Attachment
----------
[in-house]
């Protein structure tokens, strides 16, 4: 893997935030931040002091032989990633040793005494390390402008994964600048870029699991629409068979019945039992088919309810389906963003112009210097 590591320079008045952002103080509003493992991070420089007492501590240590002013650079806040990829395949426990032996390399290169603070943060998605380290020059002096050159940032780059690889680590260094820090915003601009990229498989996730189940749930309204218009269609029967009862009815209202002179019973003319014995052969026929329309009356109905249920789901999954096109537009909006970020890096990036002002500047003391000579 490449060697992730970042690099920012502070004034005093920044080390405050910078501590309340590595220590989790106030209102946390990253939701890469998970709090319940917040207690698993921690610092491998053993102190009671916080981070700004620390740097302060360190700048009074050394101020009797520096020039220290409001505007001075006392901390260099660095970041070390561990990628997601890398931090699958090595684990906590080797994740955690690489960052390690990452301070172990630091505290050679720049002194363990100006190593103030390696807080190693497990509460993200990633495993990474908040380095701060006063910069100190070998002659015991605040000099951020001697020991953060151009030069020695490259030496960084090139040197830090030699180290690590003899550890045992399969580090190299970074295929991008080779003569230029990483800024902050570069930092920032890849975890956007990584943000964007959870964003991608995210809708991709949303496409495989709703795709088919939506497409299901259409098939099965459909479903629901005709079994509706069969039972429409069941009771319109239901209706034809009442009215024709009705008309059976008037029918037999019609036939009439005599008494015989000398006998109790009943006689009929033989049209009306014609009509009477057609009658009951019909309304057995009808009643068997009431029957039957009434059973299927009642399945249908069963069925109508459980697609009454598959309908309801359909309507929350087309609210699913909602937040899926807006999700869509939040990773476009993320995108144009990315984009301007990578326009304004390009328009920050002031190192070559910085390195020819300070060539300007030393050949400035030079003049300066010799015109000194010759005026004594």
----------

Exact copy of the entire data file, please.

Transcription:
[in-house]
């Protein structure tokens, strides 16, 4: 893997935030931040002091032989990633040793005494390390402008994964600048870029699991629409068979019945039992088919309810389906963003112009210097 590591320079008045952002103080509003493992991070420089007492501590240590002013650079806040990829395949426990032996390399290169603070943060998605380290020059002096050159940032780059690889680590260094820090915003601009990229498989996730189940749930309204218009269609029967009862009815209202002179019973003319014995052969026929329309009356109905249920789901999954096109537009909006970020890096990036002002500047003391000579 490449060697992730970042690099920012502070004034005093920044080390405050910078501590309340590595220590989790106030209102946390990253939701890469998970709090319940917040207690698993921690610092491998053993102190009671916080981070700004620390740097302060360190700048009074050394101020009797520096020039220290409001505007001075006392901390260099660095970041070390561990990628997601890398931090699958090595684990906590080797994740955690690489960052390690990452301070172990630091505290050679720049002194363990100006190593103030390696807080190693497990509460993200990633495993990474908040380095701060006063910069100190070998002659015991605040000099951020001697020991953060151009030069020695490259030496960084090139040197830090030699180290690590003899550890045992399969580090190299970074295929991008080779003569230029990483800024902050570069930092920032890849975890956007990584943000964007959870964003991608995210809708991709949303496409495989709703795709088919939506497409299901259409098939099965459909479903629901005709079994509706069969039972429409069941009771319109239901209706034809009442009215024709009705008309059976008037029918037999019609036939009439005599008494015989000398006998109790009943006689009929033989049209009306014609009509009477057609009658009951019909309304057995009808009643068997009431029957039957009434059973299927009642399945249908069963069925109508459980697609009454598959309908309801359909309507929350087309609210699913909602937040899926807006999700869509939040990773476009993320995108144009990315984009301007990578326009304004390009328009920050002031190192070559910085390195020819300070060539300007030393050949400035030079003049300066010799015109000194010759005026004594």